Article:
Dear Texas State Legislators, Governor Perry, SBEC members and TEA officials,
My name is Mary Beth Lee, and I’m an 18-year public education veteran. From the time I was 15, I’ve never wanted to do anything but teach. I love teaching. I love to watch my students engaged in real learning, in problem solving, in learning the tricks to time management. I love watching the light bulb moment when they “get” a new concept. I love how they’ll try and try and try something, failing miserably time and again, until they get it right.
I love the excitement of a job well done and presenting lessons and integrating technology into my classroom. I love the idea of collaborating with fellow educators to make my school the best it can be and providing life-long learning opportunities inside and outside the classroom for my students.
But I’m not writing this letter as a form of praise for a job well-done.
I’m writing because I’m furious. I’m furious at the expense of tests, and I don’t just mean dollars and cents. I spent an hour watching a slide show on how to give a test this week. How to create a seating chart, how to show time, how to actively monitor a classroom. Later this week I attended a session explaining what exactly my students will be required to do to pass this test, and I discovered the answer is take everything you’ve ever learned about successful writing… and toss it out the window.
In the 18 years I’ve been teaching I’ve watched the testing companies take over the education world. They drive our curriculum, they set the bar, they make billions of dollars off the idea of education reform. And yet, for all their billions, and the bars they’ve supposedly raised, there have been no measurable gains in true academic achievement. In fact, Fortune 500 companies and universities across the country complain that we’ve raised a generation of kids with AMAZING self-esteems, who can’t problem solve, think creatively or write in a way that effectively communicates their thoughts. We’ve raised a generation who can bubble in test answers like none other, but when they’re given an assignment without step-by-step instructions, they freak out.
The other day a friend told me her 4th grade niece cried all night the night before her test last year. She was terrified of failing. I’m sure her teacher cried all night, too.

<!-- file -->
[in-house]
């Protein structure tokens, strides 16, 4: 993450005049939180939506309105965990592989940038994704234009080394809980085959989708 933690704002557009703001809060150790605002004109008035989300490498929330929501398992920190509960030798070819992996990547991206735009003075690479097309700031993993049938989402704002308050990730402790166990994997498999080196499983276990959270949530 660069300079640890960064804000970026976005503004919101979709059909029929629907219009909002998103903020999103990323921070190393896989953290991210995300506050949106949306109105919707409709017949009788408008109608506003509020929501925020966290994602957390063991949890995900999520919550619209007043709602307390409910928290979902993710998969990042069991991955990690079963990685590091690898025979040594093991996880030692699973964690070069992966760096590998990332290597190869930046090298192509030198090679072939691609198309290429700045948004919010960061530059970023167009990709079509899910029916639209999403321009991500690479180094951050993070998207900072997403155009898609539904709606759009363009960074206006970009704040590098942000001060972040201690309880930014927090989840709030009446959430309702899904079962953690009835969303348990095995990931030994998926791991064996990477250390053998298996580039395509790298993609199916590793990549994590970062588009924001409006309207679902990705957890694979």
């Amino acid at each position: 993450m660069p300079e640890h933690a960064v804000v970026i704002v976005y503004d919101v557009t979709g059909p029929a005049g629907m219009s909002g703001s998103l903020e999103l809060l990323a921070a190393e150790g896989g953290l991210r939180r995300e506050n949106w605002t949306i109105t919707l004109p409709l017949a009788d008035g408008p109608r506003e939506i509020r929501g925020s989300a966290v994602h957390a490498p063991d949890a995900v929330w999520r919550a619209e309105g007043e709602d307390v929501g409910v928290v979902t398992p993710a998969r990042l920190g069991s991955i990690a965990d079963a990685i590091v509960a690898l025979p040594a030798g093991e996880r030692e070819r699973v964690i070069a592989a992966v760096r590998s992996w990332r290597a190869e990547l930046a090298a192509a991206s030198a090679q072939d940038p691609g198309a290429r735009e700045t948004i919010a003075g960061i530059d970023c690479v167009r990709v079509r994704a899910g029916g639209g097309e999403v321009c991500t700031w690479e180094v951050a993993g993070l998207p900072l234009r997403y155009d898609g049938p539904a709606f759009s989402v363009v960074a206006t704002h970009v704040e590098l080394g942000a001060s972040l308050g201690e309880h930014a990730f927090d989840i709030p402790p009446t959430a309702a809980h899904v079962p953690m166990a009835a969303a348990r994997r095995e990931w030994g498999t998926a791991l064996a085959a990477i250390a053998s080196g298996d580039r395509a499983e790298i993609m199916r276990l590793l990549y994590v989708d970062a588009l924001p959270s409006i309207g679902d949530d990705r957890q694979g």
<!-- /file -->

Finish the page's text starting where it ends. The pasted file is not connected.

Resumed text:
I don’t understand. I’m all for real education reform. I’m all for saying let’s encourage schools to set up systems for student success and academic achievement. I’m all for measuring data and collaboration. But these tests we spend billions on have done nothing good for education.
I went to school in the era before the test. I had my fair share of lousy teachers, but more often than not, my teachers were dedicated professionals intent on seeing me succeed in the classroom. The test has changed NOTHING. We still have lousy teachers who need to be counseled into new professions, but most of us are constantly seeking to do better, be better, inspire our students to academic achievement.
I realize the testing companies love to tell you how we’re behind the curve when it comes to education. That’s hogwash.
No other country educates every student, no matter what, for free. Quite honestly, I’d put our top students against any other country’s top students any day of the week. No other country says if you’re willing to work hard you can do anything regardless of your mental starting point. No other country can boast the numbers of people we see on a daily basis who’ve built million and billion dollar corporate empires from the ground up. Our spirit of entrepreneurship and our commitment to democracy have always been building blocks of this nation, and that was the case before tests ruled education.
My fear: tests will kill that spirit and commitment because both of those require the ability to problem solve, think critically and embrace creativity.
YOU have the power to change this.
Educators do not.
Please, I’m begging you, do something about this. Don’t let our children continue to suffer the mindless monotony of bubbled in answer documents and No. 2 pencils. Put tests back where they should be: tools to measure but not the be all end all of our public education system.
Mary Beth Lee